A lawmaker from Massachusetts, Vinny deMacedo, first heard of Salvia only recently. Once he saw (through the wonders of YouTube) the effects of the drug, he decided to introduce a bill to ban Salvia in the Bay State. Whether the worst bit about all this is that Vinny deMacedo has an impressionable mind or whether it’s that he decides on which bills to push from an evening watching YouTube (which is, of course, factual documentary at its best) is open to debate. We just think it’s the giveaway sign of another clueless politician jumping on the ‘Ban Salvia‘ bandwagon.
Vinny D went on to impart some words of wisdom:
Certainly, if you were driving a car (on Salvia) that would be a bad thing
Personally I drive cars on the road, but I think I understand what he’s trying to get at. It still doesn’t make much sense, though: if I were trying to drive while under the influence of alcohol then that would be a bad thing too. It doesn’t mean that people are clamouring across the country to ban alcohol. If I drive while I’m asleep then that’s a bad thing too. You get the point. Banning the use of Salvia while driving seems completely sensible, and I would applaud any such law. Banning something because it can potentially be dangerous in the wrong hands is just ridiculous. Guns, anyone?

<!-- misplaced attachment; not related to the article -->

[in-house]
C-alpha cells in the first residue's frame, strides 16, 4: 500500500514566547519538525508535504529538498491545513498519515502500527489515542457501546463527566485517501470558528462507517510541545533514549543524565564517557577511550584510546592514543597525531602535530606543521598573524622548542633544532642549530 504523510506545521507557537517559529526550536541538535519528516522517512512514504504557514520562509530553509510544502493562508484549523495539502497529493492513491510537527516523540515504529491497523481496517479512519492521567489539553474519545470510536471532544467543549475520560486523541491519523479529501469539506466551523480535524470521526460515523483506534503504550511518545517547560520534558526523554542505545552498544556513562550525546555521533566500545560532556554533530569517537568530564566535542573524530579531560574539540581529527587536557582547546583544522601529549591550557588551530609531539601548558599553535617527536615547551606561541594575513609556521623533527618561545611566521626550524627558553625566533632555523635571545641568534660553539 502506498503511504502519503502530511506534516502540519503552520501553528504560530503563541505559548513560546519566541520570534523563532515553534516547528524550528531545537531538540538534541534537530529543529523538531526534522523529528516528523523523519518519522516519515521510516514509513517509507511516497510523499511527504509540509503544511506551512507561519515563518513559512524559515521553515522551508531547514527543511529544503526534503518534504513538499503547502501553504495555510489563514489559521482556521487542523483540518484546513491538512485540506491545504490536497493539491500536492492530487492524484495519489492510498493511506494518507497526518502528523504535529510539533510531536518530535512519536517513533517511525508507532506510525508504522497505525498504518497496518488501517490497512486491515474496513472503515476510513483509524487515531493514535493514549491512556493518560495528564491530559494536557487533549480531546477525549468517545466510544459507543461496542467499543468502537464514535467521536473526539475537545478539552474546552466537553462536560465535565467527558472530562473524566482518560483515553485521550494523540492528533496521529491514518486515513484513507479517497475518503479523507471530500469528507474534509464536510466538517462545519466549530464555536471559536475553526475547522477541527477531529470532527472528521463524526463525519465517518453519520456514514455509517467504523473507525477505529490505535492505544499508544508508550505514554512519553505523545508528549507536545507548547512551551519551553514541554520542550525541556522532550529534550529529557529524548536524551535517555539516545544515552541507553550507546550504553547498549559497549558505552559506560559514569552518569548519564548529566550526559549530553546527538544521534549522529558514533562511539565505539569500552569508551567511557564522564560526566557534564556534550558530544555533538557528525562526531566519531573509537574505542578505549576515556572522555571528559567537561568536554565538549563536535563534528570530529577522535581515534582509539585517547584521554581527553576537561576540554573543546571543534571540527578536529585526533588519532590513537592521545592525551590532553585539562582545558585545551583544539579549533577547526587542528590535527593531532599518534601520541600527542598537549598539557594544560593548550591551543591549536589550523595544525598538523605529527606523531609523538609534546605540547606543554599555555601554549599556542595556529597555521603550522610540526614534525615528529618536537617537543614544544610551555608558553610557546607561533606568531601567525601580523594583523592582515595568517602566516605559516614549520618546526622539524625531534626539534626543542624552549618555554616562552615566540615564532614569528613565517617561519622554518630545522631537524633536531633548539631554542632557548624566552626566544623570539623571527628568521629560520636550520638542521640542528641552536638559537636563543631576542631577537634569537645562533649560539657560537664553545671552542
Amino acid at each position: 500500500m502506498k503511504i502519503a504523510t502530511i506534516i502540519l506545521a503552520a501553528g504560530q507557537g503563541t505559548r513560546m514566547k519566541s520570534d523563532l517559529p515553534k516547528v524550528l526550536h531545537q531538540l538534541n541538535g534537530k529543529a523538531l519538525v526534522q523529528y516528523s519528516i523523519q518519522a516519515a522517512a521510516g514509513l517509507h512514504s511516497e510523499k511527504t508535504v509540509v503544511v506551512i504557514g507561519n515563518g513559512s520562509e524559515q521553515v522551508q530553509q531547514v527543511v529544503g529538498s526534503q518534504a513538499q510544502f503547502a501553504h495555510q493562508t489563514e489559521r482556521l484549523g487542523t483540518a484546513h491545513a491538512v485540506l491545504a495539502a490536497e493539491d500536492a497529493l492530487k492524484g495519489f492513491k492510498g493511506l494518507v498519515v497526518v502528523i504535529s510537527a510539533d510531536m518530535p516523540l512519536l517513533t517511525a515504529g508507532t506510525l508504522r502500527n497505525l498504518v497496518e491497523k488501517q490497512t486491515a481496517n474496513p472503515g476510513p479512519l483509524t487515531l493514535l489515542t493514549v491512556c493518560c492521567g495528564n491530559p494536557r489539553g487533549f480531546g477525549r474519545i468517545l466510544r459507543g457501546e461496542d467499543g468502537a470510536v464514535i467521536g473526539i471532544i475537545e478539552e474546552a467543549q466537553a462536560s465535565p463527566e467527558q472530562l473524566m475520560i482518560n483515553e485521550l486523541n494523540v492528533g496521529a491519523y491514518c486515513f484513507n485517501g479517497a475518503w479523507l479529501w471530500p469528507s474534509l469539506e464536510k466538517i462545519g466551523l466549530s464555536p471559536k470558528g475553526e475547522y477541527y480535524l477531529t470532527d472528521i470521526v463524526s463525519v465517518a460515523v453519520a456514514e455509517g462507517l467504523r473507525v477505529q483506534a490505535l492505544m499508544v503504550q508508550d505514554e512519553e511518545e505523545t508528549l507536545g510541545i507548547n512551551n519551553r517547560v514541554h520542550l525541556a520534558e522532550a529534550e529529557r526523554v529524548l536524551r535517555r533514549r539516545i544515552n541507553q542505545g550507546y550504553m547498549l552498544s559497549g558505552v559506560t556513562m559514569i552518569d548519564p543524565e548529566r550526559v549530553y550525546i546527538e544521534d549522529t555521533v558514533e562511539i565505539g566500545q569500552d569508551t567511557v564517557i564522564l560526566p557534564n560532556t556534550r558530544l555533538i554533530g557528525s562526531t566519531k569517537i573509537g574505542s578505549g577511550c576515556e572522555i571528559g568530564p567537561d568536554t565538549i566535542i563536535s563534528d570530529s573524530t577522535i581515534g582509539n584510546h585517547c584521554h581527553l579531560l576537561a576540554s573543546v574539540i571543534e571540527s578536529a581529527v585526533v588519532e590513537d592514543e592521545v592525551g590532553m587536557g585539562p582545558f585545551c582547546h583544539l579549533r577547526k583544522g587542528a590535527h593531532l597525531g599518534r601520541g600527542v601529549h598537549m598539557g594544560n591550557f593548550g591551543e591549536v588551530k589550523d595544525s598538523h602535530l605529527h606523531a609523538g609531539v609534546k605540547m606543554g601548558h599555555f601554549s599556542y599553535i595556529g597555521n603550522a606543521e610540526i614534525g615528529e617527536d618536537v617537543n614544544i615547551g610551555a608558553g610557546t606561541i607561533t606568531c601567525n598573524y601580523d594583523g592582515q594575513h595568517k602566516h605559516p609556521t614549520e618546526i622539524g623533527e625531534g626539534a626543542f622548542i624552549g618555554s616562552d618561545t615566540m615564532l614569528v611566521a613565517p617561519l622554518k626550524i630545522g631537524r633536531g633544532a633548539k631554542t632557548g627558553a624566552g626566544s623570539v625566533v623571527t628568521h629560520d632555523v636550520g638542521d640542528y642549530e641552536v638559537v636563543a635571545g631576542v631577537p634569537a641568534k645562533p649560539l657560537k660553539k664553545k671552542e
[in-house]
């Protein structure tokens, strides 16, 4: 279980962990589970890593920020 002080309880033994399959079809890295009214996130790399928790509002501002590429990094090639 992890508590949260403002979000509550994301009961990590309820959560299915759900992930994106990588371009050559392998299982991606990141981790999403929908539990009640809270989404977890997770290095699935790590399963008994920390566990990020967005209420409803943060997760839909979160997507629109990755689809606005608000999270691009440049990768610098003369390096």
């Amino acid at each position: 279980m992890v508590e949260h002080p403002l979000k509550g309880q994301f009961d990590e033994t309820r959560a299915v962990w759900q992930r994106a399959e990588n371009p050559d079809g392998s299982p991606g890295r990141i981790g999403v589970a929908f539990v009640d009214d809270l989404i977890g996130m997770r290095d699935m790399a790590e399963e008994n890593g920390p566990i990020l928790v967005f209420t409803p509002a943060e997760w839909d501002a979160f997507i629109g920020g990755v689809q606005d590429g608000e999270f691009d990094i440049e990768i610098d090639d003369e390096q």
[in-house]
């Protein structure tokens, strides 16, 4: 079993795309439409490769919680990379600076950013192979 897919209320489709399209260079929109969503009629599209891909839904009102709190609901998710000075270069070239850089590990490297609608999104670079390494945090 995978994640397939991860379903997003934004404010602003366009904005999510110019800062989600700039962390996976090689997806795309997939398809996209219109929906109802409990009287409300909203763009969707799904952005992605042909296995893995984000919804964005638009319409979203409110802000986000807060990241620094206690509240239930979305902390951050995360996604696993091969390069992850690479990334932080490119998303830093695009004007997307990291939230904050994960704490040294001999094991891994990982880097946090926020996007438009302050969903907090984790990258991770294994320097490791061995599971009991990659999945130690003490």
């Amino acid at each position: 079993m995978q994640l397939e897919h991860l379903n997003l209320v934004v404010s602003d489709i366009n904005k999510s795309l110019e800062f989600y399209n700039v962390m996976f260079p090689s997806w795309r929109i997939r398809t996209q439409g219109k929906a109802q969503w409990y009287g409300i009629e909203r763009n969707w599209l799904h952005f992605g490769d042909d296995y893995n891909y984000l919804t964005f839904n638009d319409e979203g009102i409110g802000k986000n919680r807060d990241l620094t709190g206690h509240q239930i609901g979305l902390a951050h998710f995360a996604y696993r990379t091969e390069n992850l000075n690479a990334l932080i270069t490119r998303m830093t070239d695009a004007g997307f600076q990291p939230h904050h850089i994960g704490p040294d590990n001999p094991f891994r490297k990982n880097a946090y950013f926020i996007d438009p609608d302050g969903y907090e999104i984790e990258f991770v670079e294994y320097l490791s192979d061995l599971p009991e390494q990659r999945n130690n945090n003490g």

The first arrest for the possession of Salvia occurred last month. Police in North Dakota (where Salvia was made illegal last August) arrested a man who had, by his own admission, an interest in spiritual searching. The gentleman faces up to five years in year for his indiscretion. While I would have to do some searching, I’m confident that I can pull up examples of where child molesters were treated more leniently.
The recent outbursts of opinion from people over the dangers of Salvia are unwarranted and alarmist. It all smacks of a 1982 ‘Big Brother’ situation where lawmakers are deciding what is best for us. If we don’t agree with them then it’s off to the Big House we go. What a shame.
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